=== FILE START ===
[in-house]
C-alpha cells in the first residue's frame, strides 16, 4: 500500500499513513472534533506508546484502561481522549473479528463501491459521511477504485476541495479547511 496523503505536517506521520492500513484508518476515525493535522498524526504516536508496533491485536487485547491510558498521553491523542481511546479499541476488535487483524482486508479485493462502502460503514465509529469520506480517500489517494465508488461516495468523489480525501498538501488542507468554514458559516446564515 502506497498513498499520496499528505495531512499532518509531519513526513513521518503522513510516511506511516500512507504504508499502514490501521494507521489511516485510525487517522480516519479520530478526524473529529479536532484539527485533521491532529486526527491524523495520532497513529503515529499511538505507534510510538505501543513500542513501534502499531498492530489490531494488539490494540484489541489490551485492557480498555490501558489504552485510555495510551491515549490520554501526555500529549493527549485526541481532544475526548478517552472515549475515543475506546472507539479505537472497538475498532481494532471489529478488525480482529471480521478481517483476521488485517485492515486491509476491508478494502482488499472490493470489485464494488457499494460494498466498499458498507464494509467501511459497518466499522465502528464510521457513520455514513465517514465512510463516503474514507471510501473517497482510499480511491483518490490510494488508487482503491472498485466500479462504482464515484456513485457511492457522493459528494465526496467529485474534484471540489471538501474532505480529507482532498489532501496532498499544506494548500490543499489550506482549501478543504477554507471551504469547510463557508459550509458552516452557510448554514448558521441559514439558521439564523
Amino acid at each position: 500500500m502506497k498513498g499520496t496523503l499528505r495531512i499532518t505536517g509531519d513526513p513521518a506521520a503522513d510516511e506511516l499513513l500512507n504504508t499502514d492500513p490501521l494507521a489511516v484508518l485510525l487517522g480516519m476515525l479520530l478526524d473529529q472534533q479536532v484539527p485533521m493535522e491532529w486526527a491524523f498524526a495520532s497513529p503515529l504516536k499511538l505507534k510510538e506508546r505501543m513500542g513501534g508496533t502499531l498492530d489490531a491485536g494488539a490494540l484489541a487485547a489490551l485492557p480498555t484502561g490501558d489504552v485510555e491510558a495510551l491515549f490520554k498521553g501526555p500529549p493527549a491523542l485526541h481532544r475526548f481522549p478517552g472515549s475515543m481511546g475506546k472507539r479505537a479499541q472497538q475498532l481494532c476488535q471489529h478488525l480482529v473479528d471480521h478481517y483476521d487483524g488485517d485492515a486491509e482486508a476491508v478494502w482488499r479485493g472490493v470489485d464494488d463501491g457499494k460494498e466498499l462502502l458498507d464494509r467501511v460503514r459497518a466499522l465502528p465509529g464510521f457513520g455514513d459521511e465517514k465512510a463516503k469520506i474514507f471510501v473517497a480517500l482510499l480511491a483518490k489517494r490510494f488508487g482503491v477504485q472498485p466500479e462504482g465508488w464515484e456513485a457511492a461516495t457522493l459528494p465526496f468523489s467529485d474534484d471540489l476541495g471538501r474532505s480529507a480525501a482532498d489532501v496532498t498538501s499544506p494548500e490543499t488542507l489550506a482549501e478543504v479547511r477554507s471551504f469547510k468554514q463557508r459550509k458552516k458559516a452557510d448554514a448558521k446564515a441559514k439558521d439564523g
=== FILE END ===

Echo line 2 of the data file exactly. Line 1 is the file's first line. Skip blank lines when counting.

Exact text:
C-alpha cells in the first residue's frame, strides 16, 4: 500500500499513513472534533506508546484502561481522549473479528463501491459521511477504485476541495479547511 496523503505536517506521520492500513484508518476515525493535522498524526504516536508496533491485536487485547491510558498521553491523542481511546479499541476488535487483524482486508479485493462502502460503514465509529469520506480517500489517494465508488461516495468523489480525501498538501488542507468554514458559516446564515 502506497498513498499520496499528505495531512499532518509531519513526513513521518503522513510516511506511516500512507504504508499502514490501521494507521489511516485510525487517522480516519479520530478526524473529529479536532484539527485533521491532529486526527491524523495520532497513529503515529499511538505507534510510538505501543513500542513501534502499531498492530489490531494488539490494540484489541489490551485492557480498555490501558489504552485510555495510551491515549490520554501526555500529549493527549485526541481532544475526548478517552472515549475515543475506546472507539479505537472497538475498532481494532471489529478488525480482529471480521478481517483476521488485517485492515486491509476491508478494502482488499472490493470489485464494488457499494460494498466498499458498507464494509467501511459497518466499522465502528464510521457513520455514513465517514465512510463516503474514507471510501473517497482510499480511491483518490490510494488508487482503491472498485466500479462504482464515484456513485457511492457522493459528494465526496467529485474534484471540489471538501474532505480529507482532498489532501496532498499544506494548500490543499489550506482549501478543504477554507471551504469547510463557508459550509458552516452557510448554514448558521441559514439558521439564523